Brussels, March 3 | The European Union (EU) has imposed restrictive measures on four Russian individuals responsible for serious human rights violations in Moscow.
The four listed were Alexander Bastrykin, head of Russia’s Investigative Committee; Igor Krasnov, the Prosecutor-General; Viktor Zolotov, head of the National Guard; and Alexander Kalashnikov, head of the Federal Prison Service, Xinhua news agency reported.
The four individuals were sanctioned for their “roles in the arbitrary arrest, prosecution and sentencing of Alexei Navalny, as well as the repression of peaceful protests in connection with his unlawful treatment”, the European Council said in a statement on Tuesday.
The restrictive measures that entered into force on Tuesday consist of a travel ban and asset freeze.
In addition, persons and entities in the EU are forbidden from making funds available to those listed, either directly or indirectly, said the statement.
The decision was made after Josep Borrell, the EU’s high representative for foreign affairs and security policy, proposed the use of the bloc’s new human rights sanctions system at a meeting of the Foreign Ministers of the member states last week.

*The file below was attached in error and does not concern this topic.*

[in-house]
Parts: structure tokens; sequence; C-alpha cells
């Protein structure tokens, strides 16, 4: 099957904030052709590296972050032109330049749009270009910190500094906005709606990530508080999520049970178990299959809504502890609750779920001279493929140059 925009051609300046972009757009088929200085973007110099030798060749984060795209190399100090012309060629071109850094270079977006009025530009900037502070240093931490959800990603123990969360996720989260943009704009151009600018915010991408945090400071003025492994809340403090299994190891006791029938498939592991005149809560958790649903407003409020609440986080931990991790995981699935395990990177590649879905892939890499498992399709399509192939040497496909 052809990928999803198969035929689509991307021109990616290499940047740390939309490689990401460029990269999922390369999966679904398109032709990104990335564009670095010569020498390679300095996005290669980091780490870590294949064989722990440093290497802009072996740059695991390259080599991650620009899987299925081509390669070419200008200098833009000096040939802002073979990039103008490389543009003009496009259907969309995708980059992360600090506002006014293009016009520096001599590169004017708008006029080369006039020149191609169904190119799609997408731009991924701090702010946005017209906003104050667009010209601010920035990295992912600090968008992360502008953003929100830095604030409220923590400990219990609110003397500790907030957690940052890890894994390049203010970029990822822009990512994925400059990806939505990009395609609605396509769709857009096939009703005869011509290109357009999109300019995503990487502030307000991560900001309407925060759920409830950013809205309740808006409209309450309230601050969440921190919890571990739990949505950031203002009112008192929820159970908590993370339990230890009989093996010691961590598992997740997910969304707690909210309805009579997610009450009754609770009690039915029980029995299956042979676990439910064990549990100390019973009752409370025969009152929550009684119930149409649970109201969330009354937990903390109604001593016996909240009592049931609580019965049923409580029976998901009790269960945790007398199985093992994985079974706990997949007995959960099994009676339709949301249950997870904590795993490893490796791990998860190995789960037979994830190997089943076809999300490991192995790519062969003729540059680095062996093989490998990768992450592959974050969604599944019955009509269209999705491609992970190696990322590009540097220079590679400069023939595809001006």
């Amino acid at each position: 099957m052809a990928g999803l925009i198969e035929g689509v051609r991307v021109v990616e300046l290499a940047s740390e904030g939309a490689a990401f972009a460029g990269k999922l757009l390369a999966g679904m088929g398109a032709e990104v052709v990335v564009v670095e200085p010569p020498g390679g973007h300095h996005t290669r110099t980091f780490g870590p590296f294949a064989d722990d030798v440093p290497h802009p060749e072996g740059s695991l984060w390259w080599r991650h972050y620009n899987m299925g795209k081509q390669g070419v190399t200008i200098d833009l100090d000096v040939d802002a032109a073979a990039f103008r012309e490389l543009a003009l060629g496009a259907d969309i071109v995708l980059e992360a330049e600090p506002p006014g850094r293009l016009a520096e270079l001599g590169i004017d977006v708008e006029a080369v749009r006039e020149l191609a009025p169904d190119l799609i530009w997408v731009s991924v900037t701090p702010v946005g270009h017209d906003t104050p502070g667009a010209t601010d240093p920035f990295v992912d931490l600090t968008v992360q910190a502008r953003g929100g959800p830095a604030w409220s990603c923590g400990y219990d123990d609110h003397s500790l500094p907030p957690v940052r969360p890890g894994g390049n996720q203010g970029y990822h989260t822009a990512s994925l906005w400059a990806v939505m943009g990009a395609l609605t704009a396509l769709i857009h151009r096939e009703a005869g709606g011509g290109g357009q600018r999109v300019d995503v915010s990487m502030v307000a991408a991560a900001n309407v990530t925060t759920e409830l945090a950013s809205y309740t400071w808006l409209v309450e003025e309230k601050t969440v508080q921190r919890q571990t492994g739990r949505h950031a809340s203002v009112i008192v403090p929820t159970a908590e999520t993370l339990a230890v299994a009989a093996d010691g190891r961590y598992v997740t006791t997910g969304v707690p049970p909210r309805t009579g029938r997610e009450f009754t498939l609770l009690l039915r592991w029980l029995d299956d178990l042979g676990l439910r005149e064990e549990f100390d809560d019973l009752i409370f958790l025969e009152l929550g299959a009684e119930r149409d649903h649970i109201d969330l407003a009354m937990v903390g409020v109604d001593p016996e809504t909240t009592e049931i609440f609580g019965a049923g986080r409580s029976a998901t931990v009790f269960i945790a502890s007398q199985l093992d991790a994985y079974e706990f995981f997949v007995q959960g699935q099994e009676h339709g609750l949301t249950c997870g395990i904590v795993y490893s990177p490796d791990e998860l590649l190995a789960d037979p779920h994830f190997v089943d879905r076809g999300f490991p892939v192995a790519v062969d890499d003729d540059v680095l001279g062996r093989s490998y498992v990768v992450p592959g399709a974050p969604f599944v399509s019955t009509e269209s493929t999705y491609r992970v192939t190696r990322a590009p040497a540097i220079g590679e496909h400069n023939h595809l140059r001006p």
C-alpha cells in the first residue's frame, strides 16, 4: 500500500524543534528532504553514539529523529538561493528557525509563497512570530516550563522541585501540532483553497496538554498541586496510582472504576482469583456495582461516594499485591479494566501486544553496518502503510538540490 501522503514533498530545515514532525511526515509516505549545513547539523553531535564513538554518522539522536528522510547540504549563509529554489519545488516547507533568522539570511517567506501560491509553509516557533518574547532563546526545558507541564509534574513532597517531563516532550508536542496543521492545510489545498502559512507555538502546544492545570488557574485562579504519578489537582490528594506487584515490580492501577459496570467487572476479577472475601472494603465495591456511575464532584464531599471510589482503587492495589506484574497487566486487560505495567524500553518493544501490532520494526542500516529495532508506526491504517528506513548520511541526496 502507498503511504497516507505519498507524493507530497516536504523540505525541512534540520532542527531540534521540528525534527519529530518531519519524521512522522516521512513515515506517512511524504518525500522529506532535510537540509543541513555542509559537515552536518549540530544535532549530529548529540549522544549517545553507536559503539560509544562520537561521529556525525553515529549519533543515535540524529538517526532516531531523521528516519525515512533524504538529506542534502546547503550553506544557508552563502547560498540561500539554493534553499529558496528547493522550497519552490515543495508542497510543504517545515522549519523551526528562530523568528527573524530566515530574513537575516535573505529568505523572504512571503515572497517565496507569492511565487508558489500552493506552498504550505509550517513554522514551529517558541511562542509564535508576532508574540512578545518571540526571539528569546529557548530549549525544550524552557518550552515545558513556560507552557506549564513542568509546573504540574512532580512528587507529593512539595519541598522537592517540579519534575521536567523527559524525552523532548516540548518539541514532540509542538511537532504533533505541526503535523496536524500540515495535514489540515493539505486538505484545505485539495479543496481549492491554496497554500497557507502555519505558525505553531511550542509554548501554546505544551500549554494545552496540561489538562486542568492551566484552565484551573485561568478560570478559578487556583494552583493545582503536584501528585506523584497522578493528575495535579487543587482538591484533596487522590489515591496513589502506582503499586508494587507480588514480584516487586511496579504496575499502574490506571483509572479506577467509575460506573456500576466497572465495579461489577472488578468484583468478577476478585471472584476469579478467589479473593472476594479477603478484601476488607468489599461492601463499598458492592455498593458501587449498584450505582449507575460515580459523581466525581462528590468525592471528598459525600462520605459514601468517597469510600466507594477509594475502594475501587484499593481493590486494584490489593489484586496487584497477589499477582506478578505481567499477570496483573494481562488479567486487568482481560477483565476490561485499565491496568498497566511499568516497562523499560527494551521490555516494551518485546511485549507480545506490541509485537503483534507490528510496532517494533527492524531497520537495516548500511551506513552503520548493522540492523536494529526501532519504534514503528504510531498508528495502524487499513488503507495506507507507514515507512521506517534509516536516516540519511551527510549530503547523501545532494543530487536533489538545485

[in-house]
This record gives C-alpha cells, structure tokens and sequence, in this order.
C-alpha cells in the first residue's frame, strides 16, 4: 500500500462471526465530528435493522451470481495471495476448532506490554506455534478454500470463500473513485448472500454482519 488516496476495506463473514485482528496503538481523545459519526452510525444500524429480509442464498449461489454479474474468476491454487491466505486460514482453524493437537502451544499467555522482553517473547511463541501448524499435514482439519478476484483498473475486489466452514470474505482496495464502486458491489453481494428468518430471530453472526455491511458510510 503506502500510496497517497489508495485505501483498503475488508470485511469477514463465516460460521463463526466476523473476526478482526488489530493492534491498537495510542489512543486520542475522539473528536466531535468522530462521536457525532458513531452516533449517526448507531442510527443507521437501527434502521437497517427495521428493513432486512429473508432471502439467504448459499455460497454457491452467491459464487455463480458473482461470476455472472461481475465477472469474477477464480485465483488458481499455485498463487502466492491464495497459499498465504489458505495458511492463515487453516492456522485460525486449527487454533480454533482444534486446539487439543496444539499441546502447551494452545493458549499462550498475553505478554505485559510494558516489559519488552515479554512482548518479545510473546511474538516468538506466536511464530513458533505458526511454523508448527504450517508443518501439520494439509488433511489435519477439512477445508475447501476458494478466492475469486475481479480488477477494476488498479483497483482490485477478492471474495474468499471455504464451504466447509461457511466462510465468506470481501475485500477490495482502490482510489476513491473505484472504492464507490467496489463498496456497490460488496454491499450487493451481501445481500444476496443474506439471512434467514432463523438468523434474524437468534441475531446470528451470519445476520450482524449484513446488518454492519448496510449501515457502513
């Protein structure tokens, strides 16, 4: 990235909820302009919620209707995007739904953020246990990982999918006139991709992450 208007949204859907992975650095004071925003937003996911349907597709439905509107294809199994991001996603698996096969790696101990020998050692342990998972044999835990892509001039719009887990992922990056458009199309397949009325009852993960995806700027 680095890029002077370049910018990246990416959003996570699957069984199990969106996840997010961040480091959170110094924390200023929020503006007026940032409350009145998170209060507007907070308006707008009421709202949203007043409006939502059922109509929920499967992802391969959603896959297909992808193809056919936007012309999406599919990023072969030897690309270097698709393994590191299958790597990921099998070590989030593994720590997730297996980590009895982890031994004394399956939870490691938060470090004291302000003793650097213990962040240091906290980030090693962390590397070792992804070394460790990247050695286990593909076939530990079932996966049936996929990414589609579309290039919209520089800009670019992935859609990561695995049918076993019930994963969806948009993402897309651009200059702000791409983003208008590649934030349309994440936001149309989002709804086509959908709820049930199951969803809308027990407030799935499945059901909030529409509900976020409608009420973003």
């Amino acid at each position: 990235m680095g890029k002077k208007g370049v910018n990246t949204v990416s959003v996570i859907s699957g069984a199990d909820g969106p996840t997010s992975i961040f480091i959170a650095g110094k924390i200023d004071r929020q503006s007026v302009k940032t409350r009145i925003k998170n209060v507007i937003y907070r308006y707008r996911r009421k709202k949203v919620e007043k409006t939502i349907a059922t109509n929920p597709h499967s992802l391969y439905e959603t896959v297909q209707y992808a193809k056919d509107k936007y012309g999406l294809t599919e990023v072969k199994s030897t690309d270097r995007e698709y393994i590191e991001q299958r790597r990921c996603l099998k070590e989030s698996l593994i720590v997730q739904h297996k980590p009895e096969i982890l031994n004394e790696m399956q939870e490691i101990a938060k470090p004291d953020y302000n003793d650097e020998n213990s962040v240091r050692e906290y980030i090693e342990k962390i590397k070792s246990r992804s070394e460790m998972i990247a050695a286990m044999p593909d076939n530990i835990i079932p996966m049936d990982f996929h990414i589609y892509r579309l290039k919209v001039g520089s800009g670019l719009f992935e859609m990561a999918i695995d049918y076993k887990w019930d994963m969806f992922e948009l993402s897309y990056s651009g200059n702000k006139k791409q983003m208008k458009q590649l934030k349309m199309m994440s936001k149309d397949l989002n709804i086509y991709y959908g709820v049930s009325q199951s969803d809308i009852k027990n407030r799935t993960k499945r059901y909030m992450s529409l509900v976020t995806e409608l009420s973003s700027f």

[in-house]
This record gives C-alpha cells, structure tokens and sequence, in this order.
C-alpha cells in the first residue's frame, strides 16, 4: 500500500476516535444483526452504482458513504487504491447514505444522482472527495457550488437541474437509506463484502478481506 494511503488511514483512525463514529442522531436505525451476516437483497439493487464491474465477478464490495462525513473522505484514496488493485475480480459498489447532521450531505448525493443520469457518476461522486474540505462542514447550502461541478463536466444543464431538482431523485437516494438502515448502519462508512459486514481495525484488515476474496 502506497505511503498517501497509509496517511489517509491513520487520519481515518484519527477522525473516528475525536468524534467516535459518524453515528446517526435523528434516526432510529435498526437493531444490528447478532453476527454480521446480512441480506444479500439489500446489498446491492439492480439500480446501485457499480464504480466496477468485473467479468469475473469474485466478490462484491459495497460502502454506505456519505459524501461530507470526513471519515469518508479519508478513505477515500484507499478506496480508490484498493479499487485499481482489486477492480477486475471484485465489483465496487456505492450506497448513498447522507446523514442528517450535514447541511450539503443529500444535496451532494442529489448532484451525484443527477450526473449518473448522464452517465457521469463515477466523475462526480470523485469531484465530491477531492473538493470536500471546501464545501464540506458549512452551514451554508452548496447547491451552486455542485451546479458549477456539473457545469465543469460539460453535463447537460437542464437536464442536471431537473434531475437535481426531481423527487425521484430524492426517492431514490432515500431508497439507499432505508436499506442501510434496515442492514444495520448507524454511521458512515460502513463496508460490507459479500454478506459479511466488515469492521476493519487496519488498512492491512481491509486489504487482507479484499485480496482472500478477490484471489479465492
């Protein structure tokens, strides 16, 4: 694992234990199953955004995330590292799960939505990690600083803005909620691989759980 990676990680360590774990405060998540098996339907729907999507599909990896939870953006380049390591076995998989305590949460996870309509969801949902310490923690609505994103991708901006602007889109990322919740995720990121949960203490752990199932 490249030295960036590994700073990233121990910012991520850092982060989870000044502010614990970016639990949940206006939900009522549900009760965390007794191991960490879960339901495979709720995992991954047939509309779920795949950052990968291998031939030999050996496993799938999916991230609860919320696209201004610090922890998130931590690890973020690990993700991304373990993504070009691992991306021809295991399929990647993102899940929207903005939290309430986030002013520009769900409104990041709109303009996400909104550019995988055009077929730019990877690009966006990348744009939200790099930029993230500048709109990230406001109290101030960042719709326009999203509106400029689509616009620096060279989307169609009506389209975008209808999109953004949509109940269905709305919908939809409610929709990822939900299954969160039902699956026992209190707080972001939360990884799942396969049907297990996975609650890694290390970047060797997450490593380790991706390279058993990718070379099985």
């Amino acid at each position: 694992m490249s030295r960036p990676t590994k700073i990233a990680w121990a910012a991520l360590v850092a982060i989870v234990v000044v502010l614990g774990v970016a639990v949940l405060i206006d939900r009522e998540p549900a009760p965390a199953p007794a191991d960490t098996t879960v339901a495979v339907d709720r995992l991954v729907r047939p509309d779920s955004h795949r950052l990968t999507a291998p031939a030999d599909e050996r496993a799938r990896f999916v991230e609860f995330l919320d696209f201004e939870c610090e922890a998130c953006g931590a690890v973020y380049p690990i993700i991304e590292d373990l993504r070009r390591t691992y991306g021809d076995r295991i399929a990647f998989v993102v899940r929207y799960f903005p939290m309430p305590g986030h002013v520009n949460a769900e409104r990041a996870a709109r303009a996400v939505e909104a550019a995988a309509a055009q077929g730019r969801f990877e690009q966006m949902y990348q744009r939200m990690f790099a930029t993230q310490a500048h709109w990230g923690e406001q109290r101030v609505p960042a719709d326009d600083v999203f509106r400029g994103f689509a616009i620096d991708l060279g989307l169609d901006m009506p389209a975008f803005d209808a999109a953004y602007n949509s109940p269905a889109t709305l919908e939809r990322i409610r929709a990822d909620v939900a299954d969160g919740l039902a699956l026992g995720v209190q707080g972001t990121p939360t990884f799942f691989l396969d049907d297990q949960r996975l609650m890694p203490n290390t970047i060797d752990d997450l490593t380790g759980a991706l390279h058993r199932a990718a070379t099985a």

This is the first time the EU has imposed sanctions in the framework of the new EU Global Human Rights Sanctions Regime since it was launched in December last year.
The US also announced on Tuesday sanctions and restrictions against Russian individuals and entities over the alleged poisoning of Navalny.
Secretary of State Antony Blinken said on Twitter that his country stands with the EU and UK “to counter Russia’s actions and in calling for Navalny’s release”.
Navalny, a harsh Kremlin critic, fell into a coma on a flight from the Russian city of Tomsk to Moscow in August 2020.
He was then transferred to a hospital in Berlin with suspected poisoning symptoms.
In early September, German Chancellor Angela Merkel said Navalny was poisoned with the Soviet-style Novichok nerve agent.
Russian authorities denied the accusations and demanded substantial evidence from Germany.
Navalny was detained this January upon his arrival in Moscow from Germany and was later sentenced to over two years behind bars, while his defence plans to appeal the ruling at a higher court.
Russia said the case with Navalny is a purely domestic affair and foreign intervention is not allowed.
“This is an exclusively internal matter. We will not allow anyone to interfere nor intend to listen to such statements,” Kremlin spokesman Dmitry Peskov said in January.